Virtual reality is becoming, well, a reality. This technology will allow players to experience activities and events they would never be able to in the real world. WB and Rocksteady are bringing one of the most appealing experiences to life—that of being a superhero—with Batman: Arkham VR.
At this year's Fan Expo, I was able to experience Batman: Arkham VR with the PlayStation VR headset and the PlayStation Move. Batman: Arkham VR is considered to be a standalone story not in canon with Rocksteady's previous Batman titles. This was my first time trying virtual reality, and what a great first experience it was.
I started off in Wayne Manor, next to a telephone and in front of a piano. I tilted my head to gaze upon the lavish inside of the manor and lifted the Move controllers to see two disembodied hands. To interact with objects in Batman: Arkham VR, you simply reach towards them and pull the trigger on the controller, so when the telephone started to ring on my left side, I reached out, picked it up and held the Move controller to my ear. Much to my surprise, the game was very responsive; it was easy to perform this action although it was difficult to make out the words being spoken through the phone due to the overall noise from the convention going on around me. After a few voicemail messages, I hung up the phone and turned to see Alfred, Batman's long-time loyal butler and friend, standing to my right. He offered me a key, which I took and used to unlock the piano cover in front of me. Once the keys were exposed, I hesitantly put my virtual hands on them. Realizing this piano wasn't as delicate as a real world piano, I slammed down on the keys in a childish attempt to play The Celebrated Chop Waltz.
After hitting only a few notes, a platform that I had apparently been standing on began to slowly descend into the floor. This caught me off guard, and in a natural instinct, I tried to balance myself in order to stay upright. Remembering that I was in fact standing on a stable stage in the middle of a convention floor, I could only giggle at myself as I straightened up. While the visuals in Batman: Arkham VR up to this point had been pleasing, this was the moment of awe—the graphics leading down to the Batcave were stunning. I could see an opening at the top of the cave that allowed light and water to flow down the rock face. Bats flew towards me in small groups as I made my very slow descent… and I mean slow. However, I assume it was slowed on purpose in an effort to keep players from feeling motion sickness.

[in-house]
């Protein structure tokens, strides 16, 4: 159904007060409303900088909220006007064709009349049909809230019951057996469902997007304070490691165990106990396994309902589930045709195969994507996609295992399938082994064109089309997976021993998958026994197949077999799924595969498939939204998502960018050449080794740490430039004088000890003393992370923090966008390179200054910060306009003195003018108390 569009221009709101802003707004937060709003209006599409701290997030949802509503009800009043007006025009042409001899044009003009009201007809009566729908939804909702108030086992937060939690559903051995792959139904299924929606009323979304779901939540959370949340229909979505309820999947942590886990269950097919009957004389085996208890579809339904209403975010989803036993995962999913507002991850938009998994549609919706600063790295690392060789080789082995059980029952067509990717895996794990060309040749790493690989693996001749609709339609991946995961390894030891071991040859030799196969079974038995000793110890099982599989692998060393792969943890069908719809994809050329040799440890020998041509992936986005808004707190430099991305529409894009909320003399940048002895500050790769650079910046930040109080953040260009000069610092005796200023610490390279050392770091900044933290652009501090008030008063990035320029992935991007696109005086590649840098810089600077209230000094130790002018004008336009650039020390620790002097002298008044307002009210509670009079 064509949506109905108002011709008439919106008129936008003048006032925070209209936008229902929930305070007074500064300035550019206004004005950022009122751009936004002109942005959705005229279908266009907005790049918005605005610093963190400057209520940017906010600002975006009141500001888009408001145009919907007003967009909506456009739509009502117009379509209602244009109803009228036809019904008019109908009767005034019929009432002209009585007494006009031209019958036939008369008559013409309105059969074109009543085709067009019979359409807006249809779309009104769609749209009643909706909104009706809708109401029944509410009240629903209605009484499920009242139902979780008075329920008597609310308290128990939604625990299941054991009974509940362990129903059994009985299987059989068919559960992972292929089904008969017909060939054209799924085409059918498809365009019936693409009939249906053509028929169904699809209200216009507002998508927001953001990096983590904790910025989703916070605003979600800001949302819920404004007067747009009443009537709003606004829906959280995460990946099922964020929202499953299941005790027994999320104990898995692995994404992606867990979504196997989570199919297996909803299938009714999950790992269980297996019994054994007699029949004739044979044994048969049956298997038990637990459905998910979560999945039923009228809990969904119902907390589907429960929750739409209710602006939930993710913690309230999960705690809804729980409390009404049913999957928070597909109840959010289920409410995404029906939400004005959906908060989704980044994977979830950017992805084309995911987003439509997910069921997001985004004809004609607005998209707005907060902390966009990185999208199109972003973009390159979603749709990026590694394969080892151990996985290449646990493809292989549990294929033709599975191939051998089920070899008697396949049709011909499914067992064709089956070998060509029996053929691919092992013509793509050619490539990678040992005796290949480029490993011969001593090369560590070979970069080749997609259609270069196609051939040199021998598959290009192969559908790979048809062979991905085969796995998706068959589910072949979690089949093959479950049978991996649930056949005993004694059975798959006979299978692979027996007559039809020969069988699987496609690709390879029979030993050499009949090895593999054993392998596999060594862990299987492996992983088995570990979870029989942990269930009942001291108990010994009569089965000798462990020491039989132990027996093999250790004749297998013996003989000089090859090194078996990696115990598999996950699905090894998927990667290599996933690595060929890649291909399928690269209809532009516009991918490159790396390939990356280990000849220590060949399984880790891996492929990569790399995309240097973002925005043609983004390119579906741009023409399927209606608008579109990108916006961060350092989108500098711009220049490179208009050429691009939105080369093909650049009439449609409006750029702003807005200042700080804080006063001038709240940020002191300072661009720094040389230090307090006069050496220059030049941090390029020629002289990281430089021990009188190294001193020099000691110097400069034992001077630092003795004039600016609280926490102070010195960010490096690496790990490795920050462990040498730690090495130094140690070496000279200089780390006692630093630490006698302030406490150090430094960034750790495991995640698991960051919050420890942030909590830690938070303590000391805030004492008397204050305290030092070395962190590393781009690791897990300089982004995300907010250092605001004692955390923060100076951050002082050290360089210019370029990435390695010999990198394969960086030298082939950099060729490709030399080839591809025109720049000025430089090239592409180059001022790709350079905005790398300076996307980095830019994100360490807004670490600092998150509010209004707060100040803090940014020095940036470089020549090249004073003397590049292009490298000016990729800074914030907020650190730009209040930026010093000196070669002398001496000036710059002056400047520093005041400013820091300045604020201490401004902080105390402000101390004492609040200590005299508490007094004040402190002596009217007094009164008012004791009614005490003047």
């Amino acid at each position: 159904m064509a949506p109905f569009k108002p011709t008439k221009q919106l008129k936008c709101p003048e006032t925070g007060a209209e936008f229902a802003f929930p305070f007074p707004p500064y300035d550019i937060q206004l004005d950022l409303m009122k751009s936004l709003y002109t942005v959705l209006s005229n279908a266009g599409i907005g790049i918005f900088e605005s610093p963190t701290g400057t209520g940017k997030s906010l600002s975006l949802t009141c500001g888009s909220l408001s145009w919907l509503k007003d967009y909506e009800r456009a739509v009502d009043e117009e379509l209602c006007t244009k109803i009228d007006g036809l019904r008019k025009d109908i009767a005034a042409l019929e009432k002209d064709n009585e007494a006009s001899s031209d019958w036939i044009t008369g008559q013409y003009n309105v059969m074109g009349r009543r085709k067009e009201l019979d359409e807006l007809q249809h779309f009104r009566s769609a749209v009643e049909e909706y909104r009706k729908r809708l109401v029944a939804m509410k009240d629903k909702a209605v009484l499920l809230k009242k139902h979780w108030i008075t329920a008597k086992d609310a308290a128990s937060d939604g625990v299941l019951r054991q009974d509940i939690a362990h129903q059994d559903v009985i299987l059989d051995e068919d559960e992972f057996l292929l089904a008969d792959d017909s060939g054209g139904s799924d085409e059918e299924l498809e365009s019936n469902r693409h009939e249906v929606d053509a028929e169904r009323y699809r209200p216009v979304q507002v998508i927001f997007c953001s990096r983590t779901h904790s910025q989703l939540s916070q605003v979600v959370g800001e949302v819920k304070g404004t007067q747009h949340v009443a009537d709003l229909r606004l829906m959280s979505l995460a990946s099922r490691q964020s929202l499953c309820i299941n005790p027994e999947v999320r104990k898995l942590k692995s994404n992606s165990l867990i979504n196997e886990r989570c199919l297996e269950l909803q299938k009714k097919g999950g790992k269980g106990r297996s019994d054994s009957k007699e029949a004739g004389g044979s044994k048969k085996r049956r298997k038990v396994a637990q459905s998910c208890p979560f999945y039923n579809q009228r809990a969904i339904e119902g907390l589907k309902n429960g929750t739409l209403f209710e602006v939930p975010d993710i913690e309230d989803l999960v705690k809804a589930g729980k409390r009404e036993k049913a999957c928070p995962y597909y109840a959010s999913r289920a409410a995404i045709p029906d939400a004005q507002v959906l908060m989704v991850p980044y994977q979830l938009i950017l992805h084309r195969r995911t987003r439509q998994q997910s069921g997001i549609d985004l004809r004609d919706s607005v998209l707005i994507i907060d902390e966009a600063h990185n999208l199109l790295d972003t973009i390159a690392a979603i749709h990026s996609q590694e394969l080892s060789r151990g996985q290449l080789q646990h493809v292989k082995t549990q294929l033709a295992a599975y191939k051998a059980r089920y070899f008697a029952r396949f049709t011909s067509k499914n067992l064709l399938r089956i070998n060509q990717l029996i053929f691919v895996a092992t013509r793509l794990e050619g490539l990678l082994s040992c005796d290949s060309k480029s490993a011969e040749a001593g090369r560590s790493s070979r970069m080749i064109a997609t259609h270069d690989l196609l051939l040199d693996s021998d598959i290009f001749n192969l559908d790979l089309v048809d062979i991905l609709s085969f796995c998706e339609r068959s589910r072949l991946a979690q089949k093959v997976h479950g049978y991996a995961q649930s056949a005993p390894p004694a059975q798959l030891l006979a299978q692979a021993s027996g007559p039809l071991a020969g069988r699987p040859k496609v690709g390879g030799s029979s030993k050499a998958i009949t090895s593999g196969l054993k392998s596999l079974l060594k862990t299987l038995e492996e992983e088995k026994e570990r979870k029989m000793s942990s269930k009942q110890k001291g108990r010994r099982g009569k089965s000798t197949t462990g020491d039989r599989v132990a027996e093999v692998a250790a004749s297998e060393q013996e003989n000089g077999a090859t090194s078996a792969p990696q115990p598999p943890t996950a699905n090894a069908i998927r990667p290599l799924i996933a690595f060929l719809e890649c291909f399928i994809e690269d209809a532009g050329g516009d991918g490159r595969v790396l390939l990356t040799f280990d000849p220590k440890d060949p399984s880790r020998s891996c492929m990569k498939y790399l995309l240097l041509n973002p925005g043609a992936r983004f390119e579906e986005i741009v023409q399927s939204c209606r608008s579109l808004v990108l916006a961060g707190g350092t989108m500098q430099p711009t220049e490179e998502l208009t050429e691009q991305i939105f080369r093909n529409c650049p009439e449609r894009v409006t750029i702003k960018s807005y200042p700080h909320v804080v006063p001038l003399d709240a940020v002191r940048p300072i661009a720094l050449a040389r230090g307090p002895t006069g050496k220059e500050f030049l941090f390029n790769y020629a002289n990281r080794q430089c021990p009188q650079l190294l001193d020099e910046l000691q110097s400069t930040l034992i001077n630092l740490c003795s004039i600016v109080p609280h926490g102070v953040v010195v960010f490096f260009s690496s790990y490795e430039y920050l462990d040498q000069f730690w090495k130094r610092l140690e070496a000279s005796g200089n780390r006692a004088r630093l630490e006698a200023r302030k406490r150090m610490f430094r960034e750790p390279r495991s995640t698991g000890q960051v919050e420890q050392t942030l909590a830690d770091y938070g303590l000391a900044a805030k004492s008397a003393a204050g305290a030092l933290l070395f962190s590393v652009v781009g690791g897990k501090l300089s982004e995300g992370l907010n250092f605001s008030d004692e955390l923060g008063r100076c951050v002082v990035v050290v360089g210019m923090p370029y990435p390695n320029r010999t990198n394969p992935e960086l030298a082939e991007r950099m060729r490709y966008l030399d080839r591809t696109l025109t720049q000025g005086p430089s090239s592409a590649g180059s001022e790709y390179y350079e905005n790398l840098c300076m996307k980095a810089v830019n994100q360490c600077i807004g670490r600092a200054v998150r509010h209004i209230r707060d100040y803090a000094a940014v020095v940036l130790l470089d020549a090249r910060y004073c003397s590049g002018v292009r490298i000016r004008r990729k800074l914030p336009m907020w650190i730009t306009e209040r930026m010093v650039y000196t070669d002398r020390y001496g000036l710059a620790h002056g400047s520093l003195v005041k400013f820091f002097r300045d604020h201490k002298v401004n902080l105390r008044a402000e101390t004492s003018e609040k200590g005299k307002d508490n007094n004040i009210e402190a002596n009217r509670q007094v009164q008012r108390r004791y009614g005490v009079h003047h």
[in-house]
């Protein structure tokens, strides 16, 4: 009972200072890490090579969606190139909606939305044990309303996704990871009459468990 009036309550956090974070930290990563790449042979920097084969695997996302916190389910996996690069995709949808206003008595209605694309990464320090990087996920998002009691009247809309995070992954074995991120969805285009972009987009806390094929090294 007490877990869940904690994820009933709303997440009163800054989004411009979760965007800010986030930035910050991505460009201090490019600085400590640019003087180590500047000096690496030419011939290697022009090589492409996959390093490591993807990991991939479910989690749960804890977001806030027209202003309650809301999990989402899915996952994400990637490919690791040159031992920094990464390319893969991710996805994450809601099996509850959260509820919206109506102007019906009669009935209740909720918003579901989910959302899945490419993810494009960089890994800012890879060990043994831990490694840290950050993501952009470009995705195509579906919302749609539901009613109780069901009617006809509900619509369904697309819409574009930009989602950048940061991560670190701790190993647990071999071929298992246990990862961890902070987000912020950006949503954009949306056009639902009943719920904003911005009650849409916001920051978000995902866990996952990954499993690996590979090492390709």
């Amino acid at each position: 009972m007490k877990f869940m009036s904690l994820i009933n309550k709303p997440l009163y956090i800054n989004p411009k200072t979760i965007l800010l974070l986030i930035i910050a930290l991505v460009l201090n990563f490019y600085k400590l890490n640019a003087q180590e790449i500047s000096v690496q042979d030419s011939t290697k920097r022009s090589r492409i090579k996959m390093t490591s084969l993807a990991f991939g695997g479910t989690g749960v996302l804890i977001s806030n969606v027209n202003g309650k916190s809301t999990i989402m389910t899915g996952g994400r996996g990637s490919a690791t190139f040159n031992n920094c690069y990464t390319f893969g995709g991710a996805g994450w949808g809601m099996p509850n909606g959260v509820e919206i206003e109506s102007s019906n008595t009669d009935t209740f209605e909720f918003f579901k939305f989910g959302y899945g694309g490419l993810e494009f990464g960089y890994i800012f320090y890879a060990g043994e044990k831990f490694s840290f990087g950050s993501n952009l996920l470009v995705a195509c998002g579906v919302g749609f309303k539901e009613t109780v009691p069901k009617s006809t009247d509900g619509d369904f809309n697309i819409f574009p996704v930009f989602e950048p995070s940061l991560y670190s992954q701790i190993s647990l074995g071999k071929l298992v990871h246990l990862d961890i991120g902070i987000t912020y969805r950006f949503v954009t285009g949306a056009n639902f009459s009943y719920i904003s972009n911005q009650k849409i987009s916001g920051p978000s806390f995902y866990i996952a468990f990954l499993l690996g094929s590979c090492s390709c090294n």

Once the platform reached the bottom, a pod like structure containing the Batsuit appeared in front of me. This marked the beginning of my transformation into Batman. First I was instructed to the engage cylindrical objects mid-level in front of me. I pushed out both my hands and then pulled them back to find I had acquired gloves. I then got suited up and donned the iconic cowl. I had some issues equipping some items to my belt, but this only occurred because Batman's body was bigger than mine and when I went to put things on my hip in the real world, it was actually within Batman's modeled body. Since Batman can't shoot a grapple hook out of his spleen, I had to adjust to the larger body I was given. After calibrating weapons and scanners, I went on to the next part of the Batman: Arkham VR demo.
The second part of the Batman: Arkham VR demo involved me (Batman) utilizing my greatest skill: detecting. Here I had to solve a murder using Batman's gadgets. I could move around this scene by way of pointing the controller at interactive points and clicking the trigger. The victim that lay among the trash in the alley was none other than Nightwing, Batman's first Robin. Using Detective Mode and with a heavy heart, I examined the corpse and reconstructed the combat that led to this life ending encounter. With the ability to play the altercation back like a videotape, I had to pinpoint the exact moments bones were broken and when the fatal blow was delivered. I did this by stretching out my left hand, rotating it right to play the reconstruction forward, turning it left to rewind and leaving it in the middle to stop. Stopping the playback at the moments I believed I was looking for, I could confirm my suspicions by clicking a button on the Move controller. If these were in fact the moments I was searching for, it registered and I was allowed to move forward in the investigation. After piecing together a couple more details, it was time to exit the scene. I aimed my grapple hook upwards and shot into the sky. I missed. I tried again. I missed. I tried again and again, but the grapple just wouldn't register. However, this was the end of the demo anyway.
Batman: Arkham VR only increased my excitement for virtual reality. The visuals were alluring. Not only did I feel like I was there, but I wanted to explore everything I could. There were also little nods to Batman fans throughout the demo. While this feels like not much more than a point-and-click adventure starring the one and only Batman, it was an engaging mystery that allowed me to step into the shoes of the Dark Knight.